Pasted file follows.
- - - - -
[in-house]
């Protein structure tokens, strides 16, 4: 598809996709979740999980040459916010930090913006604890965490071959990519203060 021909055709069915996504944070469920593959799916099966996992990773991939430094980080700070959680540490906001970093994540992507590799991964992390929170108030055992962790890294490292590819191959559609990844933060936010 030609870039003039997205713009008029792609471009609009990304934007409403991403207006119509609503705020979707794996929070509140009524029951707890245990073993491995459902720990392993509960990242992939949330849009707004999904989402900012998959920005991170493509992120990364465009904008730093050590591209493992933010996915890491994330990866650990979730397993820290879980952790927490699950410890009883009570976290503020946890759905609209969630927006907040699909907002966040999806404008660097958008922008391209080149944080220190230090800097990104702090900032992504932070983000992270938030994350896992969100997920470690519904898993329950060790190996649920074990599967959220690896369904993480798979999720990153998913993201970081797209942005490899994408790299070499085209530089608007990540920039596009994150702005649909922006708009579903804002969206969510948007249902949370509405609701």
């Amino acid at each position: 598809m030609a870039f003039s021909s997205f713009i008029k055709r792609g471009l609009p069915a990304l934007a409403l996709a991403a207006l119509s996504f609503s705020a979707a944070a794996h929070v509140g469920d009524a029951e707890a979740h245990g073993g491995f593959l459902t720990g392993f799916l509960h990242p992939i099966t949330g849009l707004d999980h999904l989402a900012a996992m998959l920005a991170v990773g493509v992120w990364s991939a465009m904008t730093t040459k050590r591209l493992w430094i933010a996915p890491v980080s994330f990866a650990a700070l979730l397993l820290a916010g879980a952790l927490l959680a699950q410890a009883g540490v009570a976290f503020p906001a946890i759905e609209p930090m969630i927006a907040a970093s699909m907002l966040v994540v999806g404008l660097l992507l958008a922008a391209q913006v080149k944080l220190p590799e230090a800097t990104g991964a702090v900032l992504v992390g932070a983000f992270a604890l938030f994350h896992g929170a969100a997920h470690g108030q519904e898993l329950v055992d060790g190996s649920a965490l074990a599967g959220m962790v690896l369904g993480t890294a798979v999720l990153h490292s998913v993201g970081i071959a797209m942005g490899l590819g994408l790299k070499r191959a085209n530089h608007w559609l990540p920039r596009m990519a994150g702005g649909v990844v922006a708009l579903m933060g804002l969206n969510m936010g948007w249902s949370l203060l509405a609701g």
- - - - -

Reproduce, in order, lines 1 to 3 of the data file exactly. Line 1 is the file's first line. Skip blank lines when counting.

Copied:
[in-house]
């Protein structure tokens, strides 16, 4: 598809996709979740999980040459916010930090913006604890965490071959990519203060 021909055709069915996504944070469920593959799916099966996992990773991939430094980080700070959680540490906001970093994540992507590799991964992390929170108030055992962790890294490292590819191959559609990844933060936010 030609870039003039997205713009008029792609471009609009990304934007409403991403207006119509609503705020979707794996929070509140009524029951707890245990073993491995459902720990392993509960990242992939949330849009707004999904989402900012998959920005991170493509992120990364465009904008730093050590591209493992933010996915890491994330990866650990979730397993820290879980952790927490699950410890009883009570976290503020946890759905609209969630927006907040699909907002966040999806404008660097958008922008391209080149944080220190230090800097990104702090900032992504932070983000992270938030994350896992969100997920470690519904898993329950060790190996649920074990599967959220690896369904993480798979999720990153998913993201970081797209942005490899994408790299070499085209530089608007990540920039596009994150702005649909922006708009579903804002969206969510948007249902949370509405609701």
């Amino acid at each position: 598809m030609a870039f003039s021909s997205f713009i008029k055709r792609g471009l609009p069915a990304l934007a409403l996709a991403a207006l119509s996504f609503s705020a979707a944070a794996h929070v509140g469920d009524a029951e707890a979740h245990g073993g491995f593959l459902t720990g392993f799916l509960h990242p992939i099966t949330g849009l707004d999980h999904l989402a900012a996992m998959l920005a991170v990773g493509v992120w990364s991939a465009m904008t730093t040459k050590r591209l493992w430094i933010a996915p890491v980080s994330f990866a650990a700070l979730l397993l820290a916010g879980a952790l927490l959680a699950q410890a009883g540490v009570a976290f503020p906001a946890i759905e609209p930090m969630i927006a907040a970093s699909m907002l966040v994540v999806g404008l660097l992507l958008a922008a391209q913006v080149k944080l220190p590799e230090a800097t990104g991964a702090v900032l992504v992390g932070a983000f992270a604890l938030f994350h896992g929170a969100a997920h470690g108030q519904e898993l329950v055992d060790g190996s649920a965490l074990a599967g959220m962790v690896l369904g993480t890294a798979v999720l990153h490292s998913v993201g970081i071959a797209m942005g490899l590819g994408l790299k070499r191959a085209n530089h608007w559609l990540p920039r596009m990519a994150g702005g649909v990844v922006a708009l579903m933060g804002l969206n969510m936010g948007w249902s949370l203060l509405a609701g």